The process by which new blood capillaries grow into a wound space after injury is known as angiogenesis. Wound angiogenesis is an important part of the proliferative phase of healing; in fact the term `granulation tissue' was used by John Hunter in 1787  to describe the appearance of the prominent blood vessels of the initial connective tissue formed in the wound space.
Healing of any skin wound other than the most superficial cannot occur without angiogenesis. Not only does any damaged vasculature need to be repaired, but the increased local cell activity necessary for healing requires an increased supply of nutrients from the bloodstream. Moreover, the endothelial cells which form the lining of the blood vessels are important in themselves as organizers and regulators of healing.
It is interesting to note that angiogenesis also occurs in many other situations, including solid tumour growth and metastasis; rheumatoid arthritis; psoriasis; scleroderma; placental growth and embryo implantation; and three common causes of blindness - diabetic retinopathy, retrolental fibroplasia and neovascular glaucoma (in fact, diseases of the eye are almost always accompanied by vascularization ) , . The process of wound angiogenesis has many features in common with tumour angiogenesis .
Angiogenesis proceeds concurrently with the formation of new tissue (granulation tissue), which typically begins about 4 days post-wounding . It is stimulated by the chemicals (soluble factors) released by wounded tissue . The resulting processes are tightly regulated by cell-cell interactions, cell-ECM interactions and cell-soluble factor interactions .
A blood capillary consists of a hollow tube lined with endothelial cells. The outside of the tube is covered with a layer known as the basement membrane, a major component of which is collagen IV, and which also contains fibronectin and proteoglycans (compounds consisting mainly of polysaccharides but also containing protein) .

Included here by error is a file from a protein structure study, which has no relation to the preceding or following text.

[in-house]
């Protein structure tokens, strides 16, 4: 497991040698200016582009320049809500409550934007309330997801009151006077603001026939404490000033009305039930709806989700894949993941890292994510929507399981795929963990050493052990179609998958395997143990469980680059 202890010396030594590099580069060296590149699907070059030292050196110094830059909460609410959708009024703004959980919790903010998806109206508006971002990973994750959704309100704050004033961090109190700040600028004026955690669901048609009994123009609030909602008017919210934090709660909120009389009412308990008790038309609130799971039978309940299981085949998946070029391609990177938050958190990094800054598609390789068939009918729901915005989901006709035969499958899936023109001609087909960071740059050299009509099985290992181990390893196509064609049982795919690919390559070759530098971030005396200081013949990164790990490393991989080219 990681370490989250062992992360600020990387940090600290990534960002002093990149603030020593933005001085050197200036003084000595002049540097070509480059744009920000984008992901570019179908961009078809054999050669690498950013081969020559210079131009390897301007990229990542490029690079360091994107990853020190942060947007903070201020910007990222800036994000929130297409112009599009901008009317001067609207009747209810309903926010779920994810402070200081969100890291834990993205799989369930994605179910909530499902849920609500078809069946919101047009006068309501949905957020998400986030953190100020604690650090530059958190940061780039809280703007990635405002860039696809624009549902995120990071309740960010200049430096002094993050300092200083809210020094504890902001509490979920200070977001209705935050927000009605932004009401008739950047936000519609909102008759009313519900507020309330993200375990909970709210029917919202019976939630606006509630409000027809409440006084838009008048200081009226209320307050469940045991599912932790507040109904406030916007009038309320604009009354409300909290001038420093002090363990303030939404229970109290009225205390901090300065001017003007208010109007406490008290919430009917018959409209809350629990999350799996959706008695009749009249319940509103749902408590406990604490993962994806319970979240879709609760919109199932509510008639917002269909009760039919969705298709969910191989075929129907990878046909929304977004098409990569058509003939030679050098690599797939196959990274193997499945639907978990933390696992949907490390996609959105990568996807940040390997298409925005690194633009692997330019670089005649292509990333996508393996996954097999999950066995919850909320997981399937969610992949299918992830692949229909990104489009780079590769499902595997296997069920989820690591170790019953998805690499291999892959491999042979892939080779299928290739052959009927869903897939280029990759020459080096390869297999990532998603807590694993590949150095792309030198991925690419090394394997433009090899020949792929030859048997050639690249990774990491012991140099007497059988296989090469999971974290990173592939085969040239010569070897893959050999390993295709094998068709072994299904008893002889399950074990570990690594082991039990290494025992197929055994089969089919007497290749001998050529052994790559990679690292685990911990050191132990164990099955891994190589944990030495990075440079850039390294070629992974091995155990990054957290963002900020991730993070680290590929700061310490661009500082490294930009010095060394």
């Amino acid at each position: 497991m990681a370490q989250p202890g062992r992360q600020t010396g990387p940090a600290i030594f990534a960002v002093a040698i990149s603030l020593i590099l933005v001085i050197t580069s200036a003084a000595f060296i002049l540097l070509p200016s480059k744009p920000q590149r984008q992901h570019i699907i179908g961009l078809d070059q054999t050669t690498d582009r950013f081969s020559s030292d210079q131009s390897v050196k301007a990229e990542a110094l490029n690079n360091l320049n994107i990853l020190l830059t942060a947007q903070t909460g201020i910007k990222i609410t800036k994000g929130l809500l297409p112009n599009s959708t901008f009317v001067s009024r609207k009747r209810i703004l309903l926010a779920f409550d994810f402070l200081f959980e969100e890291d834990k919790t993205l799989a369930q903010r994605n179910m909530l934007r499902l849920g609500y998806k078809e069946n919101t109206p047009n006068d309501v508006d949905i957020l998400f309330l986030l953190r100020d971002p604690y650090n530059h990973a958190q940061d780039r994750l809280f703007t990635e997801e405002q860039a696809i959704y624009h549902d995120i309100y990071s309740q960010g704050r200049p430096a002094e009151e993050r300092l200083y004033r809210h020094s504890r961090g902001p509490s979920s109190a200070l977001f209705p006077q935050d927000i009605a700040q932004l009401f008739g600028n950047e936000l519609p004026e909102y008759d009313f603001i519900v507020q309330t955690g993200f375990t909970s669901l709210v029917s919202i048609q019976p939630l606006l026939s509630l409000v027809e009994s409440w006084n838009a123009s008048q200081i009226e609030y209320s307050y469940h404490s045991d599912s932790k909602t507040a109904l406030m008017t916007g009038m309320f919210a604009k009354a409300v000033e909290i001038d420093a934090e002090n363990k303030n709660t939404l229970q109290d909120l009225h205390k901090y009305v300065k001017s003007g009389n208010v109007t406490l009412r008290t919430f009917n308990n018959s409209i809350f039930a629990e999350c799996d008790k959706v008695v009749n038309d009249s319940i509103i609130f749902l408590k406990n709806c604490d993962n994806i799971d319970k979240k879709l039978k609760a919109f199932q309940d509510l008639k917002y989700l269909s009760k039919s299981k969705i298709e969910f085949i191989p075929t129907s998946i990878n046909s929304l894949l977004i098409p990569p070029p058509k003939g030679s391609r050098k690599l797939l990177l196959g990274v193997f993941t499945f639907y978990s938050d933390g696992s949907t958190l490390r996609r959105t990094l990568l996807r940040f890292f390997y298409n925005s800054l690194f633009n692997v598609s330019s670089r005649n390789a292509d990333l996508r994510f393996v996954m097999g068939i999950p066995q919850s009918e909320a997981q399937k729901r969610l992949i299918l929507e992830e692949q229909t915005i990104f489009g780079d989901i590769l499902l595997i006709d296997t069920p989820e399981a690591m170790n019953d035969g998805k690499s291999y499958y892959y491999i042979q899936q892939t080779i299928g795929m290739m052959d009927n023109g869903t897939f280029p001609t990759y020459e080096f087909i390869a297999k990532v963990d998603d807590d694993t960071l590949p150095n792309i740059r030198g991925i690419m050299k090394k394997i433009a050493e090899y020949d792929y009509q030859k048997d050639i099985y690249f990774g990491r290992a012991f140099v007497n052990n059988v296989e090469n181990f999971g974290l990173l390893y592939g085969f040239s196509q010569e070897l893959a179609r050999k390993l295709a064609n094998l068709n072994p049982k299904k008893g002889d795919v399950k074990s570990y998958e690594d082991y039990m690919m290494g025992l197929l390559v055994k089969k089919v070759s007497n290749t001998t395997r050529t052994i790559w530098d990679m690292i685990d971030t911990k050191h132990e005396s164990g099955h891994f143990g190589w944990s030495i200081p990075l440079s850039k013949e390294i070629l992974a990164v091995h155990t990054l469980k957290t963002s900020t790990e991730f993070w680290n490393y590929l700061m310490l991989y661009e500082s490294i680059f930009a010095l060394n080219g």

Angiogenesis begins with degradation of the basement membrane, followed by migration of endothelial cells out of the vessel. These cells then form into a tube which `sprouts' from the old capillary and is extended further into the wound space as the cells behind the leading tip begin to proliferate. The tips of such tubes can branch and eventually join up with other sprouts to form a closed loop through which blood can flow.
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The sprouting process begins again from these new vessels, until the wound space is permeated by a network of new capillaries. The cells of the capillaries first synthesize themselves a provisional covering containing fibronectin and proteoglycans, and finally form a true basement membrane [6, pages 18-19].
As the granulation tissue matures, most of its vessels begin to disappear . The endothelial cells begin to undergo programmed cell death (apoptosis) and are removed from the tissue by scavenging macrophages .